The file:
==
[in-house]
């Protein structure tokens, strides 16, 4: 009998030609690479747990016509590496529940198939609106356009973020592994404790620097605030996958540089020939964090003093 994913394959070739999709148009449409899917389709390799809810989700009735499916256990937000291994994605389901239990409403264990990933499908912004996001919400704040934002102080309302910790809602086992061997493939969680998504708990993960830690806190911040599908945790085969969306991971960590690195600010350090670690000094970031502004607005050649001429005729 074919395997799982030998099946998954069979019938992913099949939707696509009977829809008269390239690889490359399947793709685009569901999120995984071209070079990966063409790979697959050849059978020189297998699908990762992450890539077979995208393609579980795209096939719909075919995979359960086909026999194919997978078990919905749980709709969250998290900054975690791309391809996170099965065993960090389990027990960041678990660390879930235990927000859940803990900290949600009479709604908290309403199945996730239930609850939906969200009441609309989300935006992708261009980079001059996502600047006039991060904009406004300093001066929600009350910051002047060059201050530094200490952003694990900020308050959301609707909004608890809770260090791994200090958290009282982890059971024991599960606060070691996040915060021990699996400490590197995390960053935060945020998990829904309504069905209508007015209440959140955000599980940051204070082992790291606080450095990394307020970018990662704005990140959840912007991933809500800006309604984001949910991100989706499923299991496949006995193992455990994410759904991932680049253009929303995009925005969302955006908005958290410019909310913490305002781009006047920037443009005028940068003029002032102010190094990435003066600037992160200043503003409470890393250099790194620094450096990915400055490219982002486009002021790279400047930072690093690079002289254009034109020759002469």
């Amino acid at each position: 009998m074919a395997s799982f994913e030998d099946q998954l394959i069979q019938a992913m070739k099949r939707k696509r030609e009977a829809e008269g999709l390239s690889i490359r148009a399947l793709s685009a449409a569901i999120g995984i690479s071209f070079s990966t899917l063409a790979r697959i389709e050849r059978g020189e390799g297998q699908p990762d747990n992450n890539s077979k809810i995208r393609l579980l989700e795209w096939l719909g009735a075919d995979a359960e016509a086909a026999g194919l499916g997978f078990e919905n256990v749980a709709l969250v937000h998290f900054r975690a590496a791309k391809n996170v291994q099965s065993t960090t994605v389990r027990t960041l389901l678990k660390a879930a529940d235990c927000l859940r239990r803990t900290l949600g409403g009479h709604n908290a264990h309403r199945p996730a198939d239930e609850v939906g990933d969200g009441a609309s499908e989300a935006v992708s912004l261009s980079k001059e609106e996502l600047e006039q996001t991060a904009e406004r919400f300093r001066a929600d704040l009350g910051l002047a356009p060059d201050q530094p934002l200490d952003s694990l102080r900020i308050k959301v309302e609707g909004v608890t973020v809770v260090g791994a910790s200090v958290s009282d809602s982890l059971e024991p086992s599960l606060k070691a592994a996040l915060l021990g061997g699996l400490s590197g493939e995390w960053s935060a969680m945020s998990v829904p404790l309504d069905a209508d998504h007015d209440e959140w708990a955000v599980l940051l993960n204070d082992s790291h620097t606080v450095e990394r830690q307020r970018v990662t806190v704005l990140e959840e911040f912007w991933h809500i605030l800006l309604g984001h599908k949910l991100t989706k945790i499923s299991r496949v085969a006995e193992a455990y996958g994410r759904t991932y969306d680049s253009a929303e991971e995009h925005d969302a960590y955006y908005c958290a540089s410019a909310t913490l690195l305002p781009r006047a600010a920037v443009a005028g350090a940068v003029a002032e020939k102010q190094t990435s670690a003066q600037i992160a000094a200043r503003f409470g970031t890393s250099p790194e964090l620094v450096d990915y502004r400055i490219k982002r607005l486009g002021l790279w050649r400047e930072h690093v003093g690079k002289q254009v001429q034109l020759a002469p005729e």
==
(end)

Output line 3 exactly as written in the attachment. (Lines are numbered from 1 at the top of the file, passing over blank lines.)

């Amino acid at each position: 009998m074919a395997s799982f994913e030998d099946q998954l394959i069979q019938a992913m070739k099949r939707k696509r030609e009977a829809e008269g999709l390239s690889i490359r148009a399947l793709s685009a449409a569901i999120g995984i690479s071209f070079s990966t899917l063409a790979r697959i389709e050849r059978g020189e390799g297998q699908p990762d747990n992450n890539s077979k809810i995208r393609l579980l989700e795209w096939l719909g009735a075919d995979a359960e016509a086909a026999g194919l499916g997978f078990e919905n256990v749980a709709l969250v937000h998290f900054r975690a590496a791309k391809n996170v291994q099965s065993t960090t994605v389990r027990t960041l389901l678990k660390a879930a529940d235990c927000l859940r239990r803990t900290l949600g409403g009479h709604n908290a264990h309403r199945p996730a198939d239930e609850v939906g990933d969200g009441a609309s499908e989300a935006v992708s912004l261009s980079k001059e609106e996502l600047e006039q996001t991060a904009e406004r919400f300093r001066a929600d704040l009350g910051l002047a356009p060059d201050q530094p934002l200490d952003s694990l102080r900020i308050k959301v309302e609707g909004v608890t973020v809770v260090g791994a910790s200090v958290s009282d809602s982890l059971e024991p086992s599960l606060k070691a592994a996040l915060l021990g061997g699996l400490s590197g493939e995390w960053s935060a969680m945020s998990v829904p404790l309504d069905a209508d998504h007015d209440e959140w708990a955000v599980l940051l993960n204070d082992s790291h620097t606080v450095e990394r830690q307020r970018v990662t806190v704005l990140e959840e911040f912007w991933h809500i605030l800006l309604g984001h599908k949910l991100t989706k945790i499923s299991r496949v085969a006995e193992a455990y996958g994410r759904t991932y969306d680049s253009a929303e991971e995009h925005d969302a960590y955006y908005c958290a540089s410019a909310t913490l690195l305002p781009r006047a600010a920037v443009a005028g350090a940068v003029a002032e020939k102010q190094t990435s670690a003066q600037i992160a000094a200043r503003f409470g970031t890393s250099p790194e964090l620094v450096d990915y502004r400055i490219k982002r607005l486009g002021l790279w050649r400047e930072h690093v003093g690079k002289q254009v001429q034109l020759a002469p005729e």